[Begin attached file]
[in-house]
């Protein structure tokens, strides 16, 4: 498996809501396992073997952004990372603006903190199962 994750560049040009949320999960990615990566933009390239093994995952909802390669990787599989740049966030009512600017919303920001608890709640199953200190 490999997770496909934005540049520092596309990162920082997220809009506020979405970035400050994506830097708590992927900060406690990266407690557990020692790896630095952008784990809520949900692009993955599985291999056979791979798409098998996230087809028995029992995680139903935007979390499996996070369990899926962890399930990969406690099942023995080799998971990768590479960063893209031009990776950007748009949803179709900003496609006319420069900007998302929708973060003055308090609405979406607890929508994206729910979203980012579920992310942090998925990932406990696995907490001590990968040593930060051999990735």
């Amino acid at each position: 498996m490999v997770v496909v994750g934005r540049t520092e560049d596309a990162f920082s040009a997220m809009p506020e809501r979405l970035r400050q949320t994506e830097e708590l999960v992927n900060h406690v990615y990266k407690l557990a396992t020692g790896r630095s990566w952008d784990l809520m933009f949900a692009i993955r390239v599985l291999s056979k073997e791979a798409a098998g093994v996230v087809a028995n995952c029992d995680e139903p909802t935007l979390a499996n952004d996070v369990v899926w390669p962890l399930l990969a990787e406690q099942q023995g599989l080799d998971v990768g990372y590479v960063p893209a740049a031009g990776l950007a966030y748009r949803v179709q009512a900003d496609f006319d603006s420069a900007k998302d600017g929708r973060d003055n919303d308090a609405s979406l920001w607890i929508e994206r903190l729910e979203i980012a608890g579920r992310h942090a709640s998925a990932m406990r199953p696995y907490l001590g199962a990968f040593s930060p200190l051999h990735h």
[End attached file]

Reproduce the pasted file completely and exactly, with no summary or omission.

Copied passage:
[in-house]
């Protein structure tokens, strides 16, 4: 498996809501396992073997952004990372603006903190199962 994750560049040009949320999960990615990566933009390239093994995952909802390669990787599989740049966030009512600017919303920001608890709640199953200190 490999997770496909934005540049520092596309990162920082997220809009506020979405970035400050994506830097708590992927900060406690990266407690557990020692790896630095952008784990809520949900692009993955599985291999056979791979798409098998996230087809028995029992995680139903935007979390499996996070369990899926962890399930990969406690099942023995080799998971990768590479960063893209031009990776950007748009949803179709900003496609006319420069900007998302929708973060003055308090609405979406607890929508994206729910979203980012579920992310942090998925990932406990696995907490001590990968040593930060051999990735």
């Amino acid at each position: 498996m490999v997770v496909v994750g934005r540049t520092e560049d596309a990162f920082s040009a997220m809009p506020e809501r979405l970035r400050q949320t994506e830097e708590l999960v992927n900060h406690v990615y990266k407690l557990a396992t020692g790896r630095s990566w952008d784990l809520m933009f949900a692009i993955r390239v599985l291999s056979k073997e791979a798409a098998g093994v996230v087809a028995n995952c029992d995680e139903p909802t935007l979390a499996n952004d996070v369990v899926w390669p962890l399930l990969a990787e406690q099942q023995g599989l080799d998971v990768g990372y590479v960063p893209a740049a031009g990776l950007a966030y748009r949803v179709q009512a900003d496609f006319d603006s420069a900007k998302d600017g929708r973060d003055n919303d308090a609405s979406l920001w607890i929508e994206r903190l729910e979203i980012a608890g579920r992310h942090a709640s998925a990932m406990r199953p696995y907490l001590g199962a990968f040593s930060p200190l051999h990735h």